This was an exercise of precision targeting. The Lunar Module Intrepid was brought to the surface of the moon automatically by radar and computer, needing only a few manual corrections by the pilot Pete Conrad. It landed only 183 meters from its target in the Ocean of Storms, where the old Surveyor 3 robot spacecraft had soft-landed on the surface of the moon back in 1967.
Conrad and Bean brought back pieces of the old Surveyor and took two moon walks, each lasting almost four hours, during which they set up seismic and magnetismexperiments and some experiments to test the effects of the solar wind. When the crew, back aboard the Command Module "Yankee Clipper", launched the LM's ascent stage into the moon, the seismometers they had left behind recorded the vibrations of its impact for over an hour.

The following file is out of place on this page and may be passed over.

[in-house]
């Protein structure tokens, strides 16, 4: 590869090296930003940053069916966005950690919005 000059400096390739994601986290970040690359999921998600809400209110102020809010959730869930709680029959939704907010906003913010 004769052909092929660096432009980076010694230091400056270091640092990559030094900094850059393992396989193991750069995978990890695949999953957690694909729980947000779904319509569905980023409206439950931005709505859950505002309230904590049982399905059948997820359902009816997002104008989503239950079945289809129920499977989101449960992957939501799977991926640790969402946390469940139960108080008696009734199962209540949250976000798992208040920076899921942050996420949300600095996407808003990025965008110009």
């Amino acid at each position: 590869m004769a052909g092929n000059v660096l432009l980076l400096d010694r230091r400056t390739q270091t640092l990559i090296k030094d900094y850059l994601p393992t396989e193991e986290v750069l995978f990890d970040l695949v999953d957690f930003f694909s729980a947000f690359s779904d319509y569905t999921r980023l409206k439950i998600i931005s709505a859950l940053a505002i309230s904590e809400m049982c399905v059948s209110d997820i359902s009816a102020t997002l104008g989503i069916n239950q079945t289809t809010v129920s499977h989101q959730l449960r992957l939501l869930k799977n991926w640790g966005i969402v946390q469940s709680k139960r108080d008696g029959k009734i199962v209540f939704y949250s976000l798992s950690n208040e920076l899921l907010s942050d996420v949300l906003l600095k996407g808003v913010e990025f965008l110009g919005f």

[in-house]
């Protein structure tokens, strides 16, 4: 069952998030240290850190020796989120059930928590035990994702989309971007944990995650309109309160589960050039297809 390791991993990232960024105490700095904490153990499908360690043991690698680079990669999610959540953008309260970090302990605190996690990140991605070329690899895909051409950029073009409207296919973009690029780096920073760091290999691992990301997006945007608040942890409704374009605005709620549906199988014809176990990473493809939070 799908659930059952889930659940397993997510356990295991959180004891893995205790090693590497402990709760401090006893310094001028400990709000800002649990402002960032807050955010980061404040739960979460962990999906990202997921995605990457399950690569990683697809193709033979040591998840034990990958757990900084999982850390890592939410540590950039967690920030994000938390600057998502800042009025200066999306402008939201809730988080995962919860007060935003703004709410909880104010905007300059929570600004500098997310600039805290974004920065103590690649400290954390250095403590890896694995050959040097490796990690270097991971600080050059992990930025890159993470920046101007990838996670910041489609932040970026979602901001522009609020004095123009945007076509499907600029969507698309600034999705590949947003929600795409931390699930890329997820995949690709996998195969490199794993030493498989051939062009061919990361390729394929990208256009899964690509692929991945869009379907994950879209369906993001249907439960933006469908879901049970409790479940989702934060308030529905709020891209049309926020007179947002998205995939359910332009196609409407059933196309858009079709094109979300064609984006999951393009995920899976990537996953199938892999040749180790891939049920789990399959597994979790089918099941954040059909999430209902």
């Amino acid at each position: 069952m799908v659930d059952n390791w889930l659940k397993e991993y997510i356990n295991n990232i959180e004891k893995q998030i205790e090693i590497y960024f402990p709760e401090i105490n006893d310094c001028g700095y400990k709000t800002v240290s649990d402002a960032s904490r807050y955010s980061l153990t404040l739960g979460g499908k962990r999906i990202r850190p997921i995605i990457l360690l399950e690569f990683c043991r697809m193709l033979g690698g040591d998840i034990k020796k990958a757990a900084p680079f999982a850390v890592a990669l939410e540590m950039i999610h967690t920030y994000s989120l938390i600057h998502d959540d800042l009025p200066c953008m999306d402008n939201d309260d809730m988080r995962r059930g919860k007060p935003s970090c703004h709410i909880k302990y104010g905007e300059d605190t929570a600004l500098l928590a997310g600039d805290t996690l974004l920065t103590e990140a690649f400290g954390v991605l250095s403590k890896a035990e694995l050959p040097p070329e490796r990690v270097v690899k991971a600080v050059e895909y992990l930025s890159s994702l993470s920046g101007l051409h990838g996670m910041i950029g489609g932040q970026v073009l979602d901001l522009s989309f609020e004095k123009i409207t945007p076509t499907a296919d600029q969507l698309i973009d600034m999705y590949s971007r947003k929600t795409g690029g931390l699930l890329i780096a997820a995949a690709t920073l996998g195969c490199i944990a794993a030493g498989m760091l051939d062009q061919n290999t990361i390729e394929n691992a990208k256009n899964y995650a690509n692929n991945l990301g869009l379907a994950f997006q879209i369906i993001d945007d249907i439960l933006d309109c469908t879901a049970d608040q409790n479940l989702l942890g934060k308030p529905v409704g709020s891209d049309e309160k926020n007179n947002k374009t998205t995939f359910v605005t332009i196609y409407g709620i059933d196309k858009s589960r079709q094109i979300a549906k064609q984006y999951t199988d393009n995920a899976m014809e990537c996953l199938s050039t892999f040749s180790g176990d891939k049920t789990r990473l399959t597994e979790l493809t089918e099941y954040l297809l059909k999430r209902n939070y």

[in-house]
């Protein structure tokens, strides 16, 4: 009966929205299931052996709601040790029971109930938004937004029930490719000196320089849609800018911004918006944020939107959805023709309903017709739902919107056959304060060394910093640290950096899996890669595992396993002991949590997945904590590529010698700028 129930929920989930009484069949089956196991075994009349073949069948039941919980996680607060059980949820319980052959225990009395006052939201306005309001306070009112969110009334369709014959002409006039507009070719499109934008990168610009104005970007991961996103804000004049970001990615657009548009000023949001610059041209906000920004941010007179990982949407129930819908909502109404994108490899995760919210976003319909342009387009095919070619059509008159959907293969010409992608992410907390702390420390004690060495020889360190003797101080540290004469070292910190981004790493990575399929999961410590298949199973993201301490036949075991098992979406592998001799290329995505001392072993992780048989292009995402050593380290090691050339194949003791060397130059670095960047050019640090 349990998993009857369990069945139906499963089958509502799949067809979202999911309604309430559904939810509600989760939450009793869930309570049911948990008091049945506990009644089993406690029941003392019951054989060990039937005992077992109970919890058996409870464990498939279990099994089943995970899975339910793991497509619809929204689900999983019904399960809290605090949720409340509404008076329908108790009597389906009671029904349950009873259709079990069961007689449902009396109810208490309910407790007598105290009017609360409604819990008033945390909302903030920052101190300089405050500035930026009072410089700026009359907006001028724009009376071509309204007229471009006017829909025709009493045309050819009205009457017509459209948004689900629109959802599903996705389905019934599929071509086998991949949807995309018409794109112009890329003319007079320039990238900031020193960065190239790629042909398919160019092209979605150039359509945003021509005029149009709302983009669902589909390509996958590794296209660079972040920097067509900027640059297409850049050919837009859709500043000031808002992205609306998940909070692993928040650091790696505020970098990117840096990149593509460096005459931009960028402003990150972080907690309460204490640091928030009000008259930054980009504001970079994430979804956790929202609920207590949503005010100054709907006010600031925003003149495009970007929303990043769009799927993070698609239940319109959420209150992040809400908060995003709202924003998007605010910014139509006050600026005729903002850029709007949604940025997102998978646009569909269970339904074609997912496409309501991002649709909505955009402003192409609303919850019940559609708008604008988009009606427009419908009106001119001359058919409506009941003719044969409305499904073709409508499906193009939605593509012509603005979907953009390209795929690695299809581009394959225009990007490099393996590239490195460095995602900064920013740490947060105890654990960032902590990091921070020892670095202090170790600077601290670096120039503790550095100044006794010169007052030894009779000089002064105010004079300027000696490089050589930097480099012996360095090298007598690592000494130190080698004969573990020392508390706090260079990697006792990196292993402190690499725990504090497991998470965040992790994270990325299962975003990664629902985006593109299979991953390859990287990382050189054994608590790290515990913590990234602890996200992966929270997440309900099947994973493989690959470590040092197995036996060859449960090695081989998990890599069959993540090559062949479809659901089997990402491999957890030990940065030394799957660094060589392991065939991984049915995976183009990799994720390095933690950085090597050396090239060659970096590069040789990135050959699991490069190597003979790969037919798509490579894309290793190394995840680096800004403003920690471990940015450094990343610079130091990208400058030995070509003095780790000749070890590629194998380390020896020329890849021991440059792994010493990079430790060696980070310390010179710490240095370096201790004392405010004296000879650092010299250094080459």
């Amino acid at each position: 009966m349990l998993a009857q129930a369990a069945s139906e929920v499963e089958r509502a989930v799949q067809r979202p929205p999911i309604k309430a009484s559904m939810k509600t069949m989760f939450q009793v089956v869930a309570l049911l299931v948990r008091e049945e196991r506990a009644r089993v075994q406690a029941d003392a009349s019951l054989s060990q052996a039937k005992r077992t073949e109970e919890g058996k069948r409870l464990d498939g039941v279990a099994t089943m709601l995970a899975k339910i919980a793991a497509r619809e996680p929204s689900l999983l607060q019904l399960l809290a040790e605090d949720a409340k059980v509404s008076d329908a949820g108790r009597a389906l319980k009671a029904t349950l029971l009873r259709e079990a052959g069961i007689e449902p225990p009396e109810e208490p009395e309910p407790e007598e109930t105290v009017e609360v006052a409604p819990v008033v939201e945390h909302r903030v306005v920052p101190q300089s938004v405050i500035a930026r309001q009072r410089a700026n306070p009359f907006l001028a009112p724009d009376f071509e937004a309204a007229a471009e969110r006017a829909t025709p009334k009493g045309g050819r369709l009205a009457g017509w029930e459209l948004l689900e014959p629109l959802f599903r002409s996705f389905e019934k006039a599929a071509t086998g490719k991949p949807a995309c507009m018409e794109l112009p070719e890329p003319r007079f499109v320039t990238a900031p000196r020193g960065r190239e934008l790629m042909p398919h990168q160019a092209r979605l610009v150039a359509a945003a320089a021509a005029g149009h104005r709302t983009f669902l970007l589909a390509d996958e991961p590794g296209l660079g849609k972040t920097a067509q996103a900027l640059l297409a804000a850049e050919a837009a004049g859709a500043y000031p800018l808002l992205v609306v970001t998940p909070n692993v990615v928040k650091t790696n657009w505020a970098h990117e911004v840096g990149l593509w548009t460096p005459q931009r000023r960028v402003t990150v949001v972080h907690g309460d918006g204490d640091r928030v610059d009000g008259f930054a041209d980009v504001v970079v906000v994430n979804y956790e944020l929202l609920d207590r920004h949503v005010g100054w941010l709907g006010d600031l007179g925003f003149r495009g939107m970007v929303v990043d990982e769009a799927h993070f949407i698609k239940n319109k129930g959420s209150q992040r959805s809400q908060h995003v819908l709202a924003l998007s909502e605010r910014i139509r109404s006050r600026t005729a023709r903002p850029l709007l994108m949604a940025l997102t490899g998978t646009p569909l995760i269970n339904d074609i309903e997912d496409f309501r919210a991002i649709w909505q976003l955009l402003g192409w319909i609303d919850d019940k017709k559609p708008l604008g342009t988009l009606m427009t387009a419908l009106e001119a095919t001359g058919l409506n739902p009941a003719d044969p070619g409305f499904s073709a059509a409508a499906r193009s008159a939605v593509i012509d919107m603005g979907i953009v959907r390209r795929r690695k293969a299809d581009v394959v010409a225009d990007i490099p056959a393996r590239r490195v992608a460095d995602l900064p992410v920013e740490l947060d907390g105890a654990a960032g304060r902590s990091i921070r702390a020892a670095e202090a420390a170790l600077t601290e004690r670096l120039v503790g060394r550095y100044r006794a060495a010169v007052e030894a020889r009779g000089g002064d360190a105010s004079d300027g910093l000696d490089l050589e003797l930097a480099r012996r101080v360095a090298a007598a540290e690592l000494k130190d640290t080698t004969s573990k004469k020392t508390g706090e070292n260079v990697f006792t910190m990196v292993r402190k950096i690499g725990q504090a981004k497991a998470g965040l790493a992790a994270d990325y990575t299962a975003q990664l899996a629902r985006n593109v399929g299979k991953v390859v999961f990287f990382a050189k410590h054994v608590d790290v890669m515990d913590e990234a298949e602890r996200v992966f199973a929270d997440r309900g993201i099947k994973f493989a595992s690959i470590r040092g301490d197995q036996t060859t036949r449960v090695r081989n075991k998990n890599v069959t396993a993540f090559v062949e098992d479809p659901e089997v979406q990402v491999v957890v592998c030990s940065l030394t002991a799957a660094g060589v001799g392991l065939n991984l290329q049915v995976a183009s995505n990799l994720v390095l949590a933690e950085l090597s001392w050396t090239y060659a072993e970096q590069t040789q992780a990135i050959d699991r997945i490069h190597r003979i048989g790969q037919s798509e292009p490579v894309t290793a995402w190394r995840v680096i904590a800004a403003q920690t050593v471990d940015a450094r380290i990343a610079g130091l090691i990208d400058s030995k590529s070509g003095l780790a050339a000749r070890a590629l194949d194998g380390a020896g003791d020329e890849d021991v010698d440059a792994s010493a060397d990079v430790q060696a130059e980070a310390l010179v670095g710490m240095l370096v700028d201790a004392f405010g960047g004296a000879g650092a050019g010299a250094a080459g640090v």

They had such a good time that they stayed an extra day in lunar orbit taking pictures.
Updated November 12, 2008
Charles Redmond, Author
Steven J. Dick, NASA Chief Historian
Steve Garber, NASA History Web Curator
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